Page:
You're reading...
Market News and Trends

Case-Shiller caution — national index, local business


This week, the S&P/Case-Shiller home price index was published, showing that the index declined 2% in the 3rd quarter of 2010, and that nationally home prices were down 1.5% compared to one year earlier.  It’s interesting data, and from a macroeconomic viewpoint probably useful, but I am skeptical of national averages and indices in a business that is 100% local.

As I have discussed extensively, the Texas housing market has behaved very differently throughout this recession and housing crisis than California, Florida, Arizona, and Nevada.  Moreover, the Austin/Central Texas market has consistently been stronger than even Texas averages.  While S&P’s selection of cities used in their index may be representative of the nation in some way, I note that only one of the metro areas in the Case-Shiller 20-city composite is in Texas.  Seven of the index metros are in California, Florida, Arizona, and Nevada — those that suffered most in recent years.  Atlanta, Cleveland, and Detroit are also part of the index, so 50% of the composite index is based on the performance of markets that were hardest hit by the housing downturn. 

Among the twenty cities in the index, five showed year-over-year increases in home price index.  Three of those — Los Angeles, San Diego, San Francisco — have been prominently featured in the news for the magnitude of home value declines, so even 4% to 5% annual increases, while absolutely welcome, still leave much room until a “recovery” can be declared.  The index in Washington, D.C., while far from the experience of those California cities, remains about 25% below its peak in 2006, and the fifth of these metros,  Boston, is still down about 15%.

Dallas, on the other hand, after seeing its home price index decline 1.9% year-to-year, remains only 5.5% below its pre-recession peak.

Separately, I will provide a closer look at the Austin/Central Texas market — volatile in its on right, and far from immune to the effects of the recession.  For now I’ll just salute S&P for attempting to compile a useful national index of home values, and caution prospective home buyers and sellers about reading too much into this national data.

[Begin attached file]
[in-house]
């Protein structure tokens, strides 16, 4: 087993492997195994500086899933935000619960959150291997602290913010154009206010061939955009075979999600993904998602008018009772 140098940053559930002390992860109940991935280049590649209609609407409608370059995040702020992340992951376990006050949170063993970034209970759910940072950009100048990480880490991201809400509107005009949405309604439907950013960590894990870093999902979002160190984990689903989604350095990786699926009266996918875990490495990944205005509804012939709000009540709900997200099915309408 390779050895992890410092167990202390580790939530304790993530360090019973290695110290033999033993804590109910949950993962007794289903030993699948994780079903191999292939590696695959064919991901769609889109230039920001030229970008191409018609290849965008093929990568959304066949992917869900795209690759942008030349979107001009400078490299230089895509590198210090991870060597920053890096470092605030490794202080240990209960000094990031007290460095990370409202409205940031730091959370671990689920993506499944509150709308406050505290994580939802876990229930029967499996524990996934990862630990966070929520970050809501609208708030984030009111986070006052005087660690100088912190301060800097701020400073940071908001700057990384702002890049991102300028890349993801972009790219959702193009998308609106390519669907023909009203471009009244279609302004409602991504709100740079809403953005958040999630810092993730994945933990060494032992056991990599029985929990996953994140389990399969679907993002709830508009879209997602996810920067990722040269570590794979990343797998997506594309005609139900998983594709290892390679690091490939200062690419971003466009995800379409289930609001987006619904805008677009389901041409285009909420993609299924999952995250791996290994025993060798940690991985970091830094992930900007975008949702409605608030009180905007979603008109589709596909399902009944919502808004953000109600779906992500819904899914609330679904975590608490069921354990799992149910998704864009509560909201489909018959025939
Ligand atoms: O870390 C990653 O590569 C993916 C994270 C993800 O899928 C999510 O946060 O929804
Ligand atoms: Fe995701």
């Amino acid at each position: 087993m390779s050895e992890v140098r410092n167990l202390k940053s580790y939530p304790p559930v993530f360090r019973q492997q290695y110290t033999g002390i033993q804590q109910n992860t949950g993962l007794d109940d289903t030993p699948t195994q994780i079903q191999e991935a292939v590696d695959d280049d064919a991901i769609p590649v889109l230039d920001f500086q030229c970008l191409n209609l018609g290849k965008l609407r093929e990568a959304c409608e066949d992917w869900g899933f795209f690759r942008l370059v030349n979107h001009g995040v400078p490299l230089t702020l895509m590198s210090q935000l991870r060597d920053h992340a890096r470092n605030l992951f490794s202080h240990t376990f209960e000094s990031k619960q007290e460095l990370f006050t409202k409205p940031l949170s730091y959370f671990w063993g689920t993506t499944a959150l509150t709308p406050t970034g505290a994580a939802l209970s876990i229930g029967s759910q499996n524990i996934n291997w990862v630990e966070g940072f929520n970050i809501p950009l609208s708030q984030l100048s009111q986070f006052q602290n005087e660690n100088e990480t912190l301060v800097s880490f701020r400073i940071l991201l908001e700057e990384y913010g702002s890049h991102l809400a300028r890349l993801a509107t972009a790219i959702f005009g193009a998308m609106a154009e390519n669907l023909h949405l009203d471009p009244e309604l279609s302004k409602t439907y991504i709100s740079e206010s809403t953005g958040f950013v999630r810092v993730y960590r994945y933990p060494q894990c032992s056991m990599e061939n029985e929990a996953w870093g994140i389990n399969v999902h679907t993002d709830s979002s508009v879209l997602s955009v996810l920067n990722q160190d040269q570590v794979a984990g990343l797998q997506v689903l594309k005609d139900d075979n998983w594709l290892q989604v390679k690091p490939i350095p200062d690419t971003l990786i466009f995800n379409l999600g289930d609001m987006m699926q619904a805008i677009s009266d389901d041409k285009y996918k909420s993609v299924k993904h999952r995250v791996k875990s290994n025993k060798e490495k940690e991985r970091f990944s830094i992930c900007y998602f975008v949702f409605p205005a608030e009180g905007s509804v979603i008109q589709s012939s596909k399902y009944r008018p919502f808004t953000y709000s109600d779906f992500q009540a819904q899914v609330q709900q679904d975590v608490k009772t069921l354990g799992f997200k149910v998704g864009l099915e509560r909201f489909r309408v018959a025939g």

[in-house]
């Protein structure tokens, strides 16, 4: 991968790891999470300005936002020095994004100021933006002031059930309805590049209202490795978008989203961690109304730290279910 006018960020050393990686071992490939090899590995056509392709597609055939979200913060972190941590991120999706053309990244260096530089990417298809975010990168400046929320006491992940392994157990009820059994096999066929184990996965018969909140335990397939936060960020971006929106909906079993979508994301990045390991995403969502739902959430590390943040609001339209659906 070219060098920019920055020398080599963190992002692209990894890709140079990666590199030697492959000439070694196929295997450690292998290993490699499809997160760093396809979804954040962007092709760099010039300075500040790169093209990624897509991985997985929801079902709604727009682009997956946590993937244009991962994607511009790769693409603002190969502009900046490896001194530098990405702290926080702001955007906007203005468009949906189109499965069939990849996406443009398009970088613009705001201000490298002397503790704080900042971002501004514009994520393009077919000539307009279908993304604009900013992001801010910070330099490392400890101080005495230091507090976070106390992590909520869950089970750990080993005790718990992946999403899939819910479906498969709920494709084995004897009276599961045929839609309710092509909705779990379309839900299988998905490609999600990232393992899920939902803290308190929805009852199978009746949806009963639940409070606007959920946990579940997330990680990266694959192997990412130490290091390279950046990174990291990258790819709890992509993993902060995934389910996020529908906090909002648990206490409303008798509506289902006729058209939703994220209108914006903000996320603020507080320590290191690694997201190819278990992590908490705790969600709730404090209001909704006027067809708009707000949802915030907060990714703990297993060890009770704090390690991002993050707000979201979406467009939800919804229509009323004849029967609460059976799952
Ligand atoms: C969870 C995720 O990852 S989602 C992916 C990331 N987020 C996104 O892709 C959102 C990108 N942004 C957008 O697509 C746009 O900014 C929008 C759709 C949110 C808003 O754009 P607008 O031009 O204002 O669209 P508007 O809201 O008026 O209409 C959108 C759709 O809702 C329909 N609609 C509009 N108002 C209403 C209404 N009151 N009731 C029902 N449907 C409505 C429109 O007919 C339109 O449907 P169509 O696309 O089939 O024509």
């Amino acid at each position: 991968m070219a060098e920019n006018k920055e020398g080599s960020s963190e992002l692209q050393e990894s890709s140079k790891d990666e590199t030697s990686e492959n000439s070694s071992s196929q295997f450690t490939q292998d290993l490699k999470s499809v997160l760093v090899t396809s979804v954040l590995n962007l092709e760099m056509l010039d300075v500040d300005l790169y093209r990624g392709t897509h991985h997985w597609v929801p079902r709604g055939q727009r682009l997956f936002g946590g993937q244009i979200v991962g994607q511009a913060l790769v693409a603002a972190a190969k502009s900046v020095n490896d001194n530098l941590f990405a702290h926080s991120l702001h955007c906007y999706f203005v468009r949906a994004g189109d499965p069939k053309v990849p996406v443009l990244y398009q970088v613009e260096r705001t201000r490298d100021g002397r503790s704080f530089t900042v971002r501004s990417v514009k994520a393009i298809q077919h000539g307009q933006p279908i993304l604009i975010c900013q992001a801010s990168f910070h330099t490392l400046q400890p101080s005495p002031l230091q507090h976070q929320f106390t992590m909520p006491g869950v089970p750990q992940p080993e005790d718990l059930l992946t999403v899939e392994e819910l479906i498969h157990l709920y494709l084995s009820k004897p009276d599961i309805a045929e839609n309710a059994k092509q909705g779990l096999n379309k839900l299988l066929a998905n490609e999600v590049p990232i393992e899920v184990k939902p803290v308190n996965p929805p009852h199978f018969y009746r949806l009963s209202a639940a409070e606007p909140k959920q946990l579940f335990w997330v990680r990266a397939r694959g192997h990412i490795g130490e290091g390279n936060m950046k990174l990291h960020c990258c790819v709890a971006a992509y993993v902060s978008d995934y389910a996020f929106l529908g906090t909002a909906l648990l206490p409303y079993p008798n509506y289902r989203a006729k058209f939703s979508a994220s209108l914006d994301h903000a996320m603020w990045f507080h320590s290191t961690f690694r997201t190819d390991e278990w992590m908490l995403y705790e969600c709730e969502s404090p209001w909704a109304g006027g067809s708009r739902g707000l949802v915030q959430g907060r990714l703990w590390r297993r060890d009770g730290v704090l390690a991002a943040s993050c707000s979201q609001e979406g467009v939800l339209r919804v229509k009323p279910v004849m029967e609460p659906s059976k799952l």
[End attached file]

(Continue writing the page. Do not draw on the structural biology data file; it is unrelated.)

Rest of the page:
Advertisements

About Bill Morris, Realtor

More than thirty years of business experience (high tech, client service, business organization and start-up, including many years in real estate) tell me that service is the key to success and I look forward to serving you. I represent both buyers and sellers throughout the Austin metropolitan area, which means first-hand market knowledge is brought to bear on serving your needs: -- Seller Representation is a comprehensive process that begins with thorough market analysis and consultation, continues with properly staging the home to achieve the highest price possible in a reasonable time on market, a complete program of marketing and promotion, ongoing updates and communication, closing coordination, and follow-up throughout (and after) the sale. -- Buyer Representation is also full service: shopping, previewing, price and market consultation, contracting, negotiating, coordination of inspections, appraisals, repairs, and closing details, and follow-up beyond the closing of your purchase to ensure your lasting satisfaction. Because the real estate industry is becoming more sophisticated and challenging every day, you need a professional that understands the industry and is positioned to stay ahead of the game. I go the extra mile to help you achieve your goals. That's why I constantly research the market and property values so your home is priced effectively from day one. I also make sure the public knows your home is for sale by using innovative advertising and marketing techniques to attract potential buyers.

Discussion

Trackbacks/Pingbacks

  1. Pingback: How Does Texas stack up in the Case-Shiller report? « Bill Morris' Austin Real Estate Blog - February 23, 2011

Leave a Reply

Fill in your details below or click an icon to log in:

WordPress.com Logo

You are commenting using your WordPress.com account. Log Out / Change )

Twitter picture

You are commenting using your Twitter account. Log Out / Change )

Facebook photo

You are commenting using your Facebook account. Log Out / Change )

Google+ photo

You are commenting using your Google+ account. Log Out / Change )

Connecting to %s

%d bloggers like this: